Jarryd Madden is one of those extraordinarily talented people. Encouraged by his dance-teacher mother, he started dancing at the age of three at his local dance school in Wauchope, New South Wales...
He became a ballet dancer at the age of 14, after seeing The Australian Ballet perform Spartacus. When he was 16, he joined Melbourne’s National Theatre Ballet School, eventually moving onto The Australian Ballet. And after seven years with the company, he became a soloist. Talk about remarkable.
Ask him how has ballet has changed his life and he’ll openly tell you it has given him his future. “Without ballet, I would never have met Amy and we would never have had a beautiful girl together. I often used to think ‘what would I be doing if I didn’t dance?’ But now that thought has changed to ‘if I never danced, Amy and Willow wouldn’t be a part of my life’. A thought I don’t like to contemplate”.
Madden met his now wife Amy (a fellow ballet dancer) back in 2007 when he joined the company. They were partnered together in Graeme Murphy’s Swan Lake the following year. “She had the prettiest smile and most contagious laugh,” he recalls. Two years ago, the couple’s daughter Willow was born. “The biggest driving force behind my work ethic is Willow, she makes me want to be better than what I am. Someday hopefully I can be an example to her and show her that hard work pays off,” he says.
Madden is one of six talented nominees for The Telstra Ballet Dancer Award. The prestigious award was created in 2003 to foster young dancers in The Australian Ballet to reach their full potential and turn their dreams into reality. “It feels really special, to be honest. I go into work each day and try to improve my technique and artistry, then go out on stage and do the best show I can do that night. So to be nominated for this prestigious award is a recognition of all the hard work I put in each day,” says Madden. We caught up with Madden to talk fatherhood, what drives him, life as a ballet dancer and more…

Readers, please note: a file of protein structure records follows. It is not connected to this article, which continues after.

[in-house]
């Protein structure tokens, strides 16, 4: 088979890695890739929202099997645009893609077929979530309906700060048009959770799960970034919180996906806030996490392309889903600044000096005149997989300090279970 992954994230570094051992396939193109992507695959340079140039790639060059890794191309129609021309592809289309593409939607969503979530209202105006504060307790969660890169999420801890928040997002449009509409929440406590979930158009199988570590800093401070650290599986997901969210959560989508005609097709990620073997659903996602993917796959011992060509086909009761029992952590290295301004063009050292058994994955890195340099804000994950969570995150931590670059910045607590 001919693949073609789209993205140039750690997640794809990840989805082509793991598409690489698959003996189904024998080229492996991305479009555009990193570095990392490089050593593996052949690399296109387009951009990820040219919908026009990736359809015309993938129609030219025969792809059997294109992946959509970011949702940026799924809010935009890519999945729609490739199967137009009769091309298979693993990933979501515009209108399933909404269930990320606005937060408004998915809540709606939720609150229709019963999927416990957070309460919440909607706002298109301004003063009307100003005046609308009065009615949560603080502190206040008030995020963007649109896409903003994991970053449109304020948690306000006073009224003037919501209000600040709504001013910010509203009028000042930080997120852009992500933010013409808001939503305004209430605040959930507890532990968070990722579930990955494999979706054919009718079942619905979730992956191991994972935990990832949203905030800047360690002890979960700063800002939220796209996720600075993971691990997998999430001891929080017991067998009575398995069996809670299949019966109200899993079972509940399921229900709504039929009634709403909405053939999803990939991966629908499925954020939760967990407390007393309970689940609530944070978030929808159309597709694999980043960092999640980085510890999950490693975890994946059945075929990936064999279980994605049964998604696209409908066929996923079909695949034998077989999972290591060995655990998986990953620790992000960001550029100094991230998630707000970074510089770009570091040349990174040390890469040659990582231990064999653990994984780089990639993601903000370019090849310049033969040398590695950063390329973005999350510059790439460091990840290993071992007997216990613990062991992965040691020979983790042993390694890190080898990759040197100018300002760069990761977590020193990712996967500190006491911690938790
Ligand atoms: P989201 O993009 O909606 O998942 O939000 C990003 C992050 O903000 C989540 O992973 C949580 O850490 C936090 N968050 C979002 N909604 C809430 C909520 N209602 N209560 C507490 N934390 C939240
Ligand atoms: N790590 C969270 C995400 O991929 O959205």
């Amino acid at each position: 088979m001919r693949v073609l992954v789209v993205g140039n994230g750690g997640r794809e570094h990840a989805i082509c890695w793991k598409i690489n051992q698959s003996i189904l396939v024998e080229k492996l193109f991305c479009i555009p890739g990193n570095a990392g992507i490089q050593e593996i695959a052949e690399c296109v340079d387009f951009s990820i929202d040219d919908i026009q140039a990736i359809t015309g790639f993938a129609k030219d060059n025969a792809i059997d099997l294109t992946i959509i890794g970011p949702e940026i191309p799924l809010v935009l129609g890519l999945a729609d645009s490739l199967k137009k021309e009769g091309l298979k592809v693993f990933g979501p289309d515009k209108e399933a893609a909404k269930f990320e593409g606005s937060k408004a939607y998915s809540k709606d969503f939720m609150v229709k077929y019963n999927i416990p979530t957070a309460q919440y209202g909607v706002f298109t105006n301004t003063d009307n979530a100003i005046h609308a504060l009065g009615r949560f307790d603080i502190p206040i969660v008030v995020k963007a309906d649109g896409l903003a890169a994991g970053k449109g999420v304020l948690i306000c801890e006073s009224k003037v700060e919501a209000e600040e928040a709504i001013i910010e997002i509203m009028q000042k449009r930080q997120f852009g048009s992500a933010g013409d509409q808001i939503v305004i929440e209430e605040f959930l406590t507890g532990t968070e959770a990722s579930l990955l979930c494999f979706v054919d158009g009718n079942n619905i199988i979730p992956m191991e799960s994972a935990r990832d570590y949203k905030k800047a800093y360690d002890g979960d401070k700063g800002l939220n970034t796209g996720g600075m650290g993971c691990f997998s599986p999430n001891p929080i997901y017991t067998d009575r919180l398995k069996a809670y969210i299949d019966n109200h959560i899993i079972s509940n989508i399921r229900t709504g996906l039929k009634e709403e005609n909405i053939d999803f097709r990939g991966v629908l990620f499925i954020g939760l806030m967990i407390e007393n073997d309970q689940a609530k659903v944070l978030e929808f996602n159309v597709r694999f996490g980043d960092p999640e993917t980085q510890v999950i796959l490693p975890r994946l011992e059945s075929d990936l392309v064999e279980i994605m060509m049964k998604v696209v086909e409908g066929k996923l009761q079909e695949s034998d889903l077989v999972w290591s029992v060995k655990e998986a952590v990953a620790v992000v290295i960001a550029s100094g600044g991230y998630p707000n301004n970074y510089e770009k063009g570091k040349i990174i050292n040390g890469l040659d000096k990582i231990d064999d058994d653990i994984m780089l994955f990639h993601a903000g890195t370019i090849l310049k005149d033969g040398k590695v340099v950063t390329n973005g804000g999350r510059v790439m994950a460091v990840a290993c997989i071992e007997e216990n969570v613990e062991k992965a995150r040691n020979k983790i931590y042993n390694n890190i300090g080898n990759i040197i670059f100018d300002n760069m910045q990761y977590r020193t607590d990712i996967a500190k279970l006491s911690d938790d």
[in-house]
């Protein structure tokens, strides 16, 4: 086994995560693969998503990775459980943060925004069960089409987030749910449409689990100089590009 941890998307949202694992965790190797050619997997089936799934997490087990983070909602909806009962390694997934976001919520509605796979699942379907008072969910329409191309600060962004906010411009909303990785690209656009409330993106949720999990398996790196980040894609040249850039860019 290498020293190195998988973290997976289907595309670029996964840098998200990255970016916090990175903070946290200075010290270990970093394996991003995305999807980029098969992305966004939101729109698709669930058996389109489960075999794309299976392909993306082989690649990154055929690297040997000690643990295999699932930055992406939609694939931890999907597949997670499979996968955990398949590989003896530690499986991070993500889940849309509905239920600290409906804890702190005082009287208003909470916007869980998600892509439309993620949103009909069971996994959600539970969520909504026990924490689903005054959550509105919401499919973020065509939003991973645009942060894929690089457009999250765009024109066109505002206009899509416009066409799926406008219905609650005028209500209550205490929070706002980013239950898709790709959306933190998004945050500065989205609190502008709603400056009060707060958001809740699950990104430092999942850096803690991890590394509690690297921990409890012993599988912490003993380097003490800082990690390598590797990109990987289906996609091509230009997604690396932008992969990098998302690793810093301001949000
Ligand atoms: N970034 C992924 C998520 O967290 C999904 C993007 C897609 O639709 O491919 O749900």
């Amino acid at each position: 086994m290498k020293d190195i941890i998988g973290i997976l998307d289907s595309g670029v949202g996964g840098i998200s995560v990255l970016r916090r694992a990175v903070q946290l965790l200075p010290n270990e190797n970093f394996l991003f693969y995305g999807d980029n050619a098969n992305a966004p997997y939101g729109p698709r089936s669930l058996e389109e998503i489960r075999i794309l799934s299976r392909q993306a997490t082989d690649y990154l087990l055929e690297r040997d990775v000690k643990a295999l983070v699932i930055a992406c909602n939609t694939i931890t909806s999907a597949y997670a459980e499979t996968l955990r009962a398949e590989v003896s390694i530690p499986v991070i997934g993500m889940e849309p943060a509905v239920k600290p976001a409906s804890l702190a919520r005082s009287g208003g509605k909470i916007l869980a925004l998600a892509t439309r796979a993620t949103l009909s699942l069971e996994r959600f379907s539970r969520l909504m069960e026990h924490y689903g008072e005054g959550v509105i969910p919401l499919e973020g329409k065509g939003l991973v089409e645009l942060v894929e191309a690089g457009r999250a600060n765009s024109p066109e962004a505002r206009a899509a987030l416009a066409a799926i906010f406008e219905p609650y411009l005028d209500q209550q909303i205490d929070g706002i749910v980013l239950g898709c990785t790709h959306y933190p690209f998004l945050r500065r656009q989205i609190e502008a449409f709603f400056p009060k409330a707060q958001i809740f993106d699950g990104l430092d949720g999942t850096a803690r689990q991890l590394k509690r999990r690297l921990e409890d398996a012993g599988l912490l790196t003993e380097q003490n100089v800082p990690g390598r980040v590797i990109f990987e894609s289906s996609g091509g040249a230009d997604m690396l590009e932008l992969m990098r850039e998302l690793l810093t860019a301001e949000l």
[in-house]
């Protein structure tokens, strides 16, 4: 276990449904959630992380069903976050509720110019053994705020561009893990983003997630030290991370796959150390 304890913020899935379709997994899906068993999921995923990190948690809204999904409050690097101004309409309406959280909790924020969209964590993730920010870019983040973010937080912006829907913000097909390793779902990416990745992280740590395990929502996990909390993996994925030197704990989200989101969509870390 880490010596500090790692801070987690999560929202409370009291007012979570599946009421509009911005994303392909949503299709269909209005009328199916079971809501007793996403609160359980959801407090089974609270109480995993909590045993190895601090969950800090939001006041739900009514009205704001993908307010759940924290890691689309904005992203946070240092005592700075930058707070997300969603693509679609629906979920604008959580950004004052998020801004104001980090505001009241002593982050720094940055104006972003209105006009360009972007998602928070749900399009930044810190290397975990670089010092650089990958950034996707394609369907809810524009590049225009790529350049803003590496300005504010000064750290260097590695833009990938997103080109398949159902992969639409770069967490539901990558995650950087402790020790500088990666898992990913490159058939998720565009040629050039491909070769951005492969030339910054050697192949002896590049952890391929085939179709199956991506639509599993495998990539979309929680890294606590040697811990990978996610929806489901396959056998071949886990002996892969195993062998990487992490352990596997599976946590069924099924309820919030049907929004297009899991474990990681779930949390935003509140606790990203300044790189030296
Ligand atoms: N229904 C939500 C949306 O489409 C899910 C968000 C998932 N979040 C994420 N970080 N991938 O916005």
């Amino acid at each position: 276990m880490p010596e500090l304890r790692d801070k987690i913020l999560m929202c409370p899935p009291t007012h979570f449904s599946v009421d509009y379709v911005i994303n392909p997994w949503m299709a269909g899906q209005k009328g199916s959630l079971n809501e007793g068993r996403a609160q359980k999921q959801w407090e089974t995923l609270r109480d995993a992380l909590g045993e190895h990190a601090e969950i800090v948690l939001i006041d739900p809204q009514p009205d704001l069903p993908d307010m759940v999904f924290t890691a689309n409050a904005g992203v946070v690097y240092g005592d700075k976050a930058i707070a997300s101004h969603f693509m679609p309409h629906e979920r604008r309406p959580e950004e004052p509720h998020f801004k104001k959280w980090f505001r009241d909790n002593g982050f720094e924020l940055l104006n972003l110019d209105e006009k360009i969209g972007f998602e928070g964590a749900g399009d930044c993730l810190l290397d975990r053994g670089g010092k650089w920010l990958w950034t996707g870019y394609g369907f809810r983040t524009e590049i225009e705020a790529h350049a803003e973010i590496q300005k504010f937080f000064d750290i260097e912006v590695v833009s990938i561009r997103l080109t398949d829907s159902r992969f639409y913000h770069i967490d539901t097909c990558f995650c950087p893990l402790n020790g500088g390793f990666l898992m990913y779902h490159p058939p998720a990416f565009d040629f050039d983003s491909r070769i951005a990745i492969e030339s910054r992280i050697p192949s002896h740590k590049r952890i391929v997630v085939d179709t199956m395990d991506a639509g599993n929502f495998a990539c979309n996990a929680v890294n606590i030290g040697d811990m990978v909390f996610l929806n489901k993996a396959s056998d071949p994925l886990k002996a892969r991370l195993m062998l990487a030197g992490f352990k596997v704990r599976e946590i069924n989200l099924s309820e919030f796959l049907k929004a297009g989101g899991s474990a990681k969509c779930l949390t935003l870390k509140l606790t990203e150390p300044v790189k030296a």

The Telstra Ballet Dancer Award supports the rising stars of The Australian Ballet with the country’s most prestigious dance award. This year six young dancers, all with unique talents, have been nominated for their artistic quality, powerful stage presence and contribution to The Australian Ballet. Cast your vote in the People’s Choice Award and you could win a VIP trip to Sydney and the best seats in the house at the Awards presentation following the opening night of The Australian Ballet’s Coppélia. To vote, go to www.telstra.com.au